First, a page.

loving and wanting to work
"Indeed, when we were with you we used to lay down the rule that anyone who did not want to work should not eat." —2 Thessalonians 3:10, our transl.
Paul surprisingly taught that, if a Christian does not want to work, he:
- should be avoided (2 Thes 3:6),
- has wandered "from the straight path" (2 Thes 3:6),
- has not followed the tradition (2 Thes 3:6),
- is living a life of disorder (2 Thes 3:7),
- should be singled out to be ostracized (2 Thes 3:14),
- should be made "ashamed of his conduct" (2 Thes 3:14), and
- should be corrected as a brother (2 Thes 3:15).
It is obvious that wanting to work should be a high priority for Christians. It is not primarily a matter of working but of wanting to work. If you are too sick or old to work but you still want to work, you are doing God's will. However, if you are working hard but do not want to work, you are not in God's will.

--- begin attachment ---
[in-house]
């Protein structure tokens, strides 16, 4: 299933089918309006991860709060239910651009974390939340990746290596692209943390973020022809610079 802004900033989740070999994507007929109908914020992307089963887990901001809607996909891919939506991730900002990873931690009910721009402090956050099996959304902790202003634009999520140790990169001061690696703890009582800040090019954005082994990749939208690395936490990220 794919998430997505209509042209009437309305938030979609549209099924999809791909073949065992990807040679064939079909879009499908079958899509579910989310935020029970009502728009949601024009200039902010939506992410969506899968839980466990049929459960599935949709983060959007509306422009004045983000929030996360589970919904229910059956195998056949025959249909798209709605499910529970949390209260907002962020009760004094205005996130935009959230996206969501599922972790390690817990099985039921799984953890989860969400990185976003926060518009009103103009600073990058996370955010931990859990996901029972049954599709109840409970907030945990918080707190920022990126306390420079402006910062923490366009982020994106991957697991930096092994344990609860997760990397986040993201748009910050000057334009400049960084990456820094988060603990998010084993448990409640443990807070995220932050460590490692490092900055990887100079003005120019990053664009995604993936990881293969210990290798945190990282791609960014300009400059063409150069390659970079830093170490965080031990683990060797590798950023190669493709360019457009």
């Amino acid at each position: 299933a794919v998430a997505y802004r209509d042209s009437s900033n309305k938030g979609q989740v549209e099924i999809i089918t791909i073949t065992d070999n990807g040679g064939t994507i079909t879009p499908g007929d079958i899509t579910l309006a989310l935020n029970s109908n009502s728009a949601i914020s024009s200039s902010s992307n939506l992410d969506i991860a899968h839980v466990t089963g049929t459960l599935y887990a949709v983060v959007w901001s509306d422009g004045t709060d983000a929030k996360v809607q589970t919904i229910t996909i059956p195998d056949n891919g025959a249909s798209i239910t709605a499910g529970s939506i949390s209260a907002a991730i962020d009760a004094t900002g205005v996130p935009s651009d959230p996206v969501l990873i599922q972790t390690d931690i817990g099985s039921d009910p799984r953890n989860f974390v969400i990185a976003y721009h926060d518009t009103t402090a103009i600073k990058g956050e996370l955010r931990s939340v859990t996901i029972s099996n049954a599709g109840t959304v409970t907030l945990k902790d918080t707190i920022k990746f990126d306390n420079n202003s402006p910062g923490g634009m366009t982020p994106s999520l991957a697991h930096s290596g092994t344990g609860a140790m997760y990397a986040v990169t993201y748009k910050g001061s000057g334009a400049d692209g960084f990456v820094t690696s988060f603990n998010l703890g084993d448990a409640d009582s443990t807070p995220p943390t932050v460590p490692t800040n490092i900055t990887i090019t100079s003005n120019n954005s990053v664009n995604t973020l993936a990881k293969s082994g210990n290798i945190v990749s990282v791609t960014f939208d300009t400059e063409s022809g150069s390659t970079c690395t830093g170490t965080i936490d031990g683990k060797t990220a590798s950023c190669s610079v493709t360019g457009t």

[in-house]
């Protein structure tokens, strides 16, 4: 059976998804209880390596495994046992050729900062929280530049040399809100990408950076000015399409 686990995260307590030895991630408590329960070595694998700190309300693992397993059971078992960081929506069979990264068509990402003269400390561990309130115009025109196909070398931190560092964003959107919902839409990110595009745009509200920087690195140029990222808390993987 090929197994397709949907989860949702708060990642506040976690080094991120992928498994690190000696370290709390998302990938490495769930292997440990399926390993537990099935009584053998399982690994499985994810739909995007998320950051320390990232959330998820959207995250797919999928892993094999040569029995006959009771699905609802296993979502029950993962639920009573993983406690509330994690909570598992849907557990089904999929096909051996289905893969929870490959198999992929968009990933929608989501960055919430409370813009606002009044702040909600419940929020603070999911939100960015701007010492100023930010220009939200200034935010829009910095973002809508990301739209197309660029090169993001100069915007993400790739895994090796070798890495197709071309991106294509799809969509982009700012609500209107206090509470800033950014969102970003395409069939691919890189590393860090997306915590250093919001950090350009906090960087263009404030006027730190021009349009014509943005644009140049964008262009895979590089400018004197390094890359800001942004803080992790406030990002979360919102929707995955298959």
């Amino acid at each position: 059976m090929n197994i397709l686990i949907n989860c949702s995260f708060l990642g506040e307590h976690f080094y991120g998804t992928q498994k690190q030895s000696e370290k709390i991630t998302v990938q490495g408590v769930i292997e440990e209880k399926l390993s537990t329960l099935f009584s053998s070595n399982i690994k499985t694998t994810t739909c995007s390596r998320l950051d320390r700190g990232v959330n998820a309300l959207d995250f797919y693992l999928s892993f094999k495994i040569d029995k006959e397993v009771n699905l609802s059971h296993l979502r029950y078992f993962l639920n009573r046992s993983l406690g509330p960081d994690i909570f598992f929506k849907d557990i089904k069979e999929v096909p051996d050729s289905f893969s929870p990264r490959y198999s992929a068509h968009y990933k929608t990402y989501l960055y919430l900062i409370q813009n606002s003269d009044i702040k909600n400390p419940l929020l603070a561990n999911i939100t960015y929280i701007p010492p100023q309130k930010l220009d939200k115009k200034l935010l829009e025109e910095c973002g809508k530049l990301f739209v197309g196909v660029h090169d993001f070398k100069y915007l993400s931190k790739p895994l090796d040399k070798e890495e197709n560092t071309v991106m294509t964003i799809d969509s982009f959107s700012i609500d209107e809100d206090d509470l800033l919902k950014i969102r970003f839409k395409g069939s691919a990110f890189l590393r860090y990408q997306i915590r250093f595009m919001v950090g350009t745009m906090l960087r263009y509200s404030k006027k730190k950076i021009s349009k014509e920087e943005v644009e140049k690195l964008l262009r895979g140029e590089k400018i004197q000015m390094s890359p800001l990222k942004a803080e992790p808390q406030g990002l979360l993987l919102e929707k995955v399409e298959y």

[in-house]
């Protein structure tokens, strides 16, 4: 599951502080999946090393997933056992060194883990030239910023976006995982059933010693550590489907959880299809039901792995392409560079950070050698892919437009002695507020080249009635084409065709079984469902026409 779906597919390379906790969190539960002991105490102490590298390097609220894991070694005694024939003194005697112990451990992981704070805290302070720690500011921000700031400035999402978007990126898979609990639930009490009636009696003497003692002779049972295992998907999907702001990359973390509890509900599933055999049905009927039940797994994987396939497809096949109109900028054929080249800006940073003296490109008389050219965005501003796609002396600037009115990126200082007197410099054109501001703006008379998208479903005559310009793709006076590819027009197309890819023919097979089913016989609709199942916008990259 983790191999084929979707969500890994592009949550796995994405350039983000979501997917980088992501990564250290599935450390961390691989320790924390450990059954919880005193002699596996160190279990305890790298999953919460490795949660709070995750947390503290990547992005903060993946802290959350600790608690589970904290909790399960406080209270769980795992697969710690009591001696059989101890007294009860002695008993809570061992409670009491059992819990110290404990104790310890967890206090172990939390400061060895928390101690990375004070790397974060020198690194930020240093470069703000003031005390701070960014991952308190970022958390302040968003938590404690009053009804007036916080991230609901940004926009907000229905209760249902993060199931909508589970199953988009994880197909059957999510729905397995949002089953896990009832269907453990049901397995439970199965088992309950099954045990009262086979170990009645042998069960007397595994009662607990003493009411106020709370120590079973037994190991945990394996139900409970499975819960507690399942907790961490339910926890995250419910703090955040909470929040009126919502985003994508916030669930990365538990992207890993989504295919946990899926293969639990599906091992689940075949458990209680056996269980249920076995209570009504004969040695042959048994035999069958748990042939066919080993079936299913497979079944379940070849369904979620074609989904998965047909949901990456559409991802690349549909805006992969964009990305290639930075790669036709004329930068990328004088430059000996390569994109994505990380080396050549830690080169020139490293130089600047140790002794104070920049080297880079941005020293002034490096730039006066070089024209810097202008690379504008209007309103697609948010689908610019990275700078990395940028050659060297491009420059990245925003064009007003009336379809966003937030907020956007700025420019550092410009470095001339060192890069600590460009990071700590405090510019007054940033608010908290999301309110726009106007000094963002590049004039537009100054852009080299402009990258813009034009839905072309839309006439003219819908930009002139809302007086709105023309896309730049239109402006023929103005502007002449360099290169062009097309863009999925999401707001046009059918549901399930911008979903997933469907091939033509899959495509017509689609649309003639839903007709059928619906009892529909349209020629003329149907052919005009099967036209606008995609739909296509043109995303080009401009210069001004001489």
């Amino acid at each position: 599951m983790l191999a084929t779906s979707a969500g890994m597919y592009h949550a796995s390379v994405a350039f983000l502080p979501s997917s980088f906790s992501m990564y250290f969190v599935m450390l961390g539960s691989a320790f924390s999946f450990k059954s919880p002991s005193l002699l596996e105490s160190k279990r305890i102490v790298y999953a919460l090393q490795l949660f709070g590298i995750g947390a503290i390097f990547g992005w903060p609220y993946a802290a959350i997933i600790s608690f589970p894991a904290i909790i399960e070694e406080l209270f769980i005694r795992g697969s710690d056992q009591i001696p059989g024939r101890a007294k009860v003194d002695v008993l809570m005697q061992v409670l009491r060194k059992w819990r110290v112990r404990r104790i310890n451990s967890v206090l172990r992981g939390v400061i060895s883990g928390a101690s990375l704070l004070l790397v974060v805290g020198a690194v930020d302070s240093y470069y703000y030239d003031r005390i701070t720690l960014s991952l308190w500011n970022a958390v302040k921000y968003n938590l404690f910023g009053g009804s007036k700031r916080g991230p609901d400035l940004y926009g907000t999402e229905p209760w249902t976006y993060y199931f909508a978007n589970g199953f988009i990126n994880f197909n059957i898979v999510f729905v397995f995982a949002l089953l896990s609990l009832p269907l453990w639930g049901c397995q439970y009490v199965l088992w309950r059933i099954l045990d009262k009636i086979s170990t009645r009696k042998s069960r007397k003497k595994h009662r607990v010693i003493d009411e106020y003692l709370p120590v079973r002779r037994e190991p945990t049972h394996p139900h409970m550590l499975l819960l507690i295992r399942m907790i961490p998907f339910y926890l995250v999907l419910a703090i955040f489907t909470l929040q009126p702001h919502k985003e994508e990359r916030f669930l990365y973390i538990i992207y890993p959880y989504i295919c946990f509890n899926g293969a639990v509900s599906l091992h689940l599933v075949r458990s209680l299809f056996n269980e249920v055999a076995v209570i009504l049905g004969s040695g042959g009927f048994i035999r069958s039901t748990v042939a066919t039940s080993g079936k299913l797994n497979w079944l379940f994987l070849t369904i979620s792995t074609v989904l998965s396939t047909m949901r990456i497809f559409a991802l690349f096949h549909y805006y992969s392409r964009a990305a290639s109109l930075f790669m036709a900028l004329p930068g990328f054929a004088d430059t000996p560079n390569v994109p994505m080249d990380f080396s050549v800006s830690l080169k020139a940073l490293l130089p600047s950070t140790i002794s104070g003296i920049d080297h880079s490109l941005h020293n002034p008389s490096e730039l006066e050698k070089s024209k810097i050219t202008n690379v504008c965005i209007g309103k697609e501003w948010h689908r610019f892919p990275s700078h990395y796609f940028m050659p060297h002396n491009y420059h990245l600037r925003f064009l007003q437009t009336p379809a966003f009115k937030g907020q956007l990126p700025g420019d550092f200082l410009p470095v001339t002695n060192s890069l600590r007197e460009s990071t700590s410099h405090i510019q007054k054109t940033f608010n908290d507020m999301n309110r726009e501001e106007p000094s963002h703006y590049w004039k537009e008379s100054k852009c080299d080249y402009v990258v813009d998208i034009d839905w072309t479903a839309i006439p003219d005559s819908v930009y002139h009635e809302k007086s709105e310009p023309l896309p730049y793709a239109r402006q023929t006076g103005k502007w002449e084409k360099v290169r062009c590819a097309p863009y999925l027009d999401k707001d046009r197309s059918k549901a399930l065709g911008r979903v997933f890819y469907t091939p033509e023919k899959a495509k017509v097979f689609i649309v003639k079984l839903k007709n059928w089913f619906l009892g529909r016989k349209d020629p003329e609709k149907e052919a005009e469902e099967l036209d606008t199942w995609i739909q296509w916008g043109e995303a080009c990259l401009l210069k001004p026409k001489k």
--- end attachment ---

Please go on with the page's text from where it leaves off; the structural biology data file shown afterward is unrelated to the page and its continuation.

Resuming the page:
The main reasons we want to work should not be the nature of the job or the amount we are paid. We can want to work because we love the Person we are working for, the Lord (see Col 3:23). Receive His love, and work accordingly.
Prayer: Father, may I not work for perishable food but for love of You (see Jn 6:27).
Promise: "May He Who is the Lord of peace give you continued peace in every possible way. The Lord be with you all." —2 Thes 3:16
Praise: St. Augustine wrote the following motto on the wall of his room: "Here we do not speak evil of anyone" (see Eph 4:29).
Reference: (For a related teaching, order our tape Men and Work on audio AV 88B-1 or video V-88B.)
Nihil Obstat: Reverend Robert L. Hagedorn, February 7, 2002
Imprimatur: †Most Reverend Carl K. Moeddel, Vicar General and Auxiliary Bishop of the Archdiocese of Cincinnati, February 12, 2002